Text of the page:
“But we have our customers to protect. As at now, Emirates, British Airways and Lufthansa, have issued us emails towards refunds and how they want to do it for customers that want a refund. But it has to go through a process lasting about 50 days. Other customers that do not want a refund, which is what airlines are encouraging, can still use the tickets within a two-year validity period.
“What we are requesting of IATA is to convince the airlines that are insisting on us (travel agencies) to pay remittances that they should give us the opportunity to compile our due refunds, and allow us to pay less of the refunds to the airlines. If I have N15 million to pay airline and the total refund is N5 million, then I should be able to pay N10 million balance. That is what we are telling IATA, to make it a win-win situation for airlines and the travel agencies,” Akporaiye said.
A Lagos-based travel agent, Lola Adewole, said all agencies were indebted and had had to lay off staffers lately.
Adewole said it was expedient for the government to give bailout to the downstream sector of the aviation industry. She said the disposition of the airlines was for travel agencies to pay first and complain about unused tickets later.
“The way out is a bailout from IATA on the remittance period. The government too should talk to the banks to support us. The banks should be able to consider that there is a general crisis. An agency that is doing N100 million in a month is now doing N10 million. The shortfall of 90 per cent means something is wrong somewhere and the government should be able to intervene in this matter between us and the banks. We need interest-free overdraft or interest-free loan for the period of crisis because our IATA licences are all at risk without us paying the airlines,” she said.
The temporary restriction of all flights, according to IATA, has the potential to affect at least 3.5 million passengers resulting in a $0.76 billion revenue loss for Nigeria.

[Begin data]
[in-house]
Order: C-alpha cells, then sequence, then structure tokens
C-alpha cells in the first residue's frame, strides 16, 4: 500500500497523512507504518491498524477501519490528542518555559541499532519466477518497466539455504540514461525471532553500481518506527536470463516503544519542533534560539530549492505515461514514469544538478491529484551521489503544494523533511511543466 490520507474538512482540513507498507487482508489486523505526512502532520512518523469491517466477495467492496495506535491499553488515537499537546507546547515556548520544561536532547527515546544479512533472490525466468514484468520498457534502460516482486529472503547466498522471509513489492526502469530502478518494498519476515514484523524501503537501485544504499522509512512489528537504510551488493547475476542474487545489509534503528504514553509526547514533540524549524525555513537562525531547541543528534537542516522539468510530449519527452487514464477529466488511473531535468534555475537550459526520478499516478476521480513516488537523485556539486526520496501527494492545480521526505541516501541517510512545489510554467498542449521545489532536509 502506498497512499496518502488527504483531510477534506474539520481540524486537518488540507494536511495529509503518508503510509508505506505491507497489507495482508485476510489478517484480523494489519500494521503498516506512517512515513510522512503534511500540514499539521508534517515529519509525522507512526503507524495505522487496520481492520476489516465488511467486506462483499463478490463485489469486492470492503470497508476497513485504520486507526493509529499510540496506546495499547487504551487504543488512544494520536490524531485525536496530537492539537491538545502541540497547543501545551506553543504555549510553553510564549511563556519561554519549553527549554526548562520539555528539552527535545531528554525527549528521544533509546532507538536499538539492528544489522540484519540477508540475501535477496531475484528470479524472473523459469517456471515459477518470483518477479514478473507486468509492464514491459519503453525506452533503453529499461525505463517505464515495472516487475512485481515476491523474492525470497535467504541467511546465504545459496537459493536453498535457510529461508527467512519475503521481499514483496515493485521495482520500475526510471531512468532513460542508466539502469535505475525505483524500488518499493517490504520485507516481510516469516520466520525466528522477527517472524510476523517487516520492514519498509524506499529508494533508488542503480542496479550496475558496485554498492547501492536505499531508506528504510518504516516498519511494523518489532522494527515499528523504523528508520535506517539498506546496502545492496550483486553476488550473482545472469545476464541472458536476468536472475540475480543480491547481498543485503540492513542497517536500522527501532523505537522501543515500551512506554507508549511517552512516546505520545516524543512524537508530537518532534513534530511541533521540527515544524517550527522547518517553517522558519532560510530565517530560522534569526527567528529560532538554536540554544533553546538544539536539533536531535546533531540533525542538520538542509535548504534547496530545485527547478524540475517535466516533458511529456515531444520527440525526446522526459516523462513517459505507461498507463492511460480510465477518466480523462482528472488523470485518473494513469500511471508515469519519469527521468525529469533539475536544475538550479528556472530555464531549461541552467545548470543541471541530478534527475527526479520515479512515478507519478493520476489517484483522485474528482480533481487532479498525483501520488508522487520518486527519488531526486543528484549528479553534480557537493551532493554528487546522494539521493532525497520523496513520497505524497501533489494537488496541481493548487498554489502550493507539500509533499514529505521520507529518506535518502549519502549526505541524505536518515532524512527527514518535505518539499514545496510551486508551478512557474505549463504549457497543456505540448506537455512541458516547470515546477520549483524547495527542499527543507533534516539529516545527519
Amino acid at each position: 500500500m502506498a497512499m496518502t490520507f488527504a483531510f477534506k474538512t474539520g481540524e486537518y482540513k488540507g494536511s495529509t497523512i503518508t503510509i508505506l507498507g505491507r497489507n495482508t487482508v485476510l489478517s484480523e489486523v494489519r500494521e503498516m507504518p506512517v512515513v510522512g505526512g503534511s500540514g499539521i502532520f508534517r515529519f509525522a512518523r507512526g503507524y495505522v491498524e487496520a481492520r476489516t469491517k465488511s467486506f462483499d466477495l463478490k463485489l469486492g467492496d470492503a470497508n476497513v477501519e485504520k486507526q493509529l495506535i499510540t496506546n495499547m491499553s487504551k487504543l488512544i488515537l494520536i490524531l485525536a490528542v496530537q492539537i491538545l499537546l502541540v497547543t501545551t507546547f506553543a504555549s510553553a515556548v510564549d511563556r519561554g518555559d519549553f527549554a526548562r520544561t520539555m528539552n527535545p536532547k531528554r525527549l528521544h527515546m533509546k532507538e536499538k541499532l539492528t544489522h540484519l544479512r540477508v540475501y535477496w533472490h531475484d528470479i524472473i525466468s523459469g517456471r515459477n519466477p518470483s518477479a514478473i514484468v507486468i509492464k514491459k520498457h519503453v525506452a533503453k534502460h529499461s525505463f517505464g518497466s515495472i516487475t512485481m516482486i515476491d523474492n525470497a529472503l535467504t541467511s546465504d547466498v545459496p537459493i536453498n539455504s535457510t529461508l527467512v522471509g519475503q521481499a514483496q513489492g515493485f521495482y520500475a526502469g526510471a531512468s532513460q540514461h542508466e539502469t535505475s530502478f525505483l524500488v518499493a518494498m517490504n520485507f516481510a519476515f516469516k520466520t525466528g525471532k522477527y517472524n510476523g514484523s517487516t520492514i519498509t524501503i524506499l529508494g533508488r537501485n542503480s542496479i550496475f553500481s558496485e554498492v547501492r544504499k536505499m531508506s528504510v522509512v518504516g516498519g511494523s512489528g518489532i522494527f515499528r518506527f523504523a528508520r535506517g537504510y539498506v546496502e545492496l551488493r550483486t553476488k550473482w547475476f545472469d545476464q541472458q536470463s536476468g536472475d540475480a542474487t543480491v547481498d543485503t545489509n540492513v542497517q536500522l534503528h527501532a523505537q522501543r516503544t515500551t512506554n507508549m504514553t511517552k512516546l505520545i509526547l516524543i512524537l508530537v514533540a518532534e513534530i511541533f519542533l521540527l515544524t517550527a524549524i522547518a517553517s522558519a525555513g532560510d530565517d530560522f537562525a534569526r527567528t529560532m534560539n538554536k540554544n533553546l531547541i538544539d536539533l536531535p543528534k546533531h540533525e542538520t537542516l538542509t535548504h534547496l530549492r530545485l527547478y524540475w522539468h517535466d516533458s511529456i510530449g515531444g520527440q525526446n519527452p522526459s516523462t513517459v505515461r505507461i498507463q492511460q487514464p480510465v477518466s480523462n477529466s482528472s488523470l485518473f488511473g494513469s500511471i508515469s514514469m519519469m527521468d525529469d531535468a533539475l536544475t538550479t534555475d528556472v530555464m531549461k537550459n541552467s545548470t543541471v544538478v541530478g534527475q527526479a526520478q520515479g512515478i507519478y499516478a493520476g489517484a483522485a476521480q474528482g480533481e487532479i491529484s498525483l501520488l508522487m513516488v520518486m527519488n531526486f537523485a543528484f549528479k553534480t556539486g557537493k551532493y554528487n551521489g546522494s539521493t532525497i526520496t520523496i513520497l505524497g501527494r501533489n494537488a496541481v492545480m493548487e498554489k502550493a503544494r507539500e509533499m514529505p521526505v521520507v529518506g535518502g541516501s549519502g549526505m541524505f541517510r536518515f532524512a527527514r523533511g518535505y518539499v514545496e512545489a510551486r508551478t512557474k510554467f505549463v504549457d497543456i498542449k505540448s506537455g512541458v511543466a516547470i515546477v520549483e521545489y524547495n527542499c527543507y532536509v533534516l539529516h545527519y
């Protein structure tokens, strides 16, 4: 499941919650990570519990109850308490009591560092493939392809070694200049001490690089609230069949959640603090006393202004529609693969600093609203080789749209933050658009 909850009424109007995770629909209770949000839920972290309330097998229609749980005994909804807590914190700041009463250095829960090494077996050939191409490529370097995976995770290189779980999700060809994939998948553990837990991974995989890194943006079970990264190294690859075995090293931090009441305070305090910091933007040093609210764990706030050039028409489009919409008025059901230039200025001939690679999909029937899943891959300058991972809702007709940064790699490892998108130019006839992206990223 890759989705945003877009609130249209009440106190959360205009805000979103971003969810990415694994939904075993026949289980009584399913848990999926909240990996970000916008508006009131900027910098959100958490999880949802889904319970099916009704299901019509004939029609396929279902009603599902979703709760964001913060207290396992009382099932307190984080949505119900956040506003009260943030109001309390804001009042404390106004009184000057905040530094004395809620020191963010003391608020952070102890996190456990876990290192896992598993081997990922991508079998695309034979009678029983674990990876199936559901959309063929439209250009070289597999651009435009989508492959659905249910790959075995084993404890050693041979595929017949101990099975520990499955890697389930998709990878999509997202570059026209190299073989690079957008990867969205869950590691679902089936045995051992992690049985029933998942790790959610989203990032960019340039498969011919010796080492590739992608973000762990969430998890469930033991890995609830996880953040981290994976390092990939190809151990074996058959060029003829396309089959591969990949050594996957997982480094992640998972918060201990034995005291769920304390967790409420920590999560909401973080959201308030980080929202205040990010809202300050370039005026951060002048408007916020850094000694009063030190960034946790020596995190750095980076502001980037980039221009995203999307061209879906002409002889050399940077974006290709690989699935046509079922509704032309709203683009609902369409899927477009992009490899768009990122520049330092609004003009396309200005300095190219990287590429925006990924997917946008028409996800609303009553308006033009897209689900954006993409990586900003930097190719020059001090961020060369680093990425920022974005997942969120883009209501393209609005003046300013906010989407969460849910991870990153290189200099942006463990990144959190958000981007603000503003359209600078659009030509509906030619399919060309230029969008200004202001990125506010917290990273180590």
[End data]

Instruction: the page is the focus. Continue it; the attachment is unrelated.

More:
IATA, the clearing house for 285 global airlines, said the general loss called for urgent action from governments in Nigeria, other parts of Africa and the Middle East countries to provide financial relief to airlines against imminent collapse.
Depending on how long the disruption lasts, no fewer than 91,380 jobs are at risk in Nigeria, with $0.65 billion in contribution to the economy.
IATA had said that the crisis was not unique to any country or region but cut across the globe with the airlines’ passenger revenues falling by $252 billion and 25 million jobs at risk.
IATA’s Director General and CEO, Alexandre de Juniac, said there were no words to adequately describe the devastating impact of COVID-19 on the airline industry as a whole, describing it as the worst crisis ever in the air travel sector.
De Juniac said IATA was scoping a comprehensive approach to re-booting the industry when governments and public health authorities allow. A multi-stakeholder approach will be essential. One initial step is a series of virtual meetings—or summits—on a regional basis, bringing together governments and industry stakeholders.
“We are not expecting to re-start the same industry that we closed a few weeks ago. Airlines will still connect the world. And we will do that through a variety of business models. But the industry processes will need to adapt. We must get on with this work quickly.
“We don’t want to repeat the mistakes made after 9.11 when many new processes were imposed in an uncoordinated way. We ended up with a mess of measures that we are still sorting out today. The 25 million people whose jobs are at risk by this crisis will depend on an efficient re-start of the industry,” de Juniac said.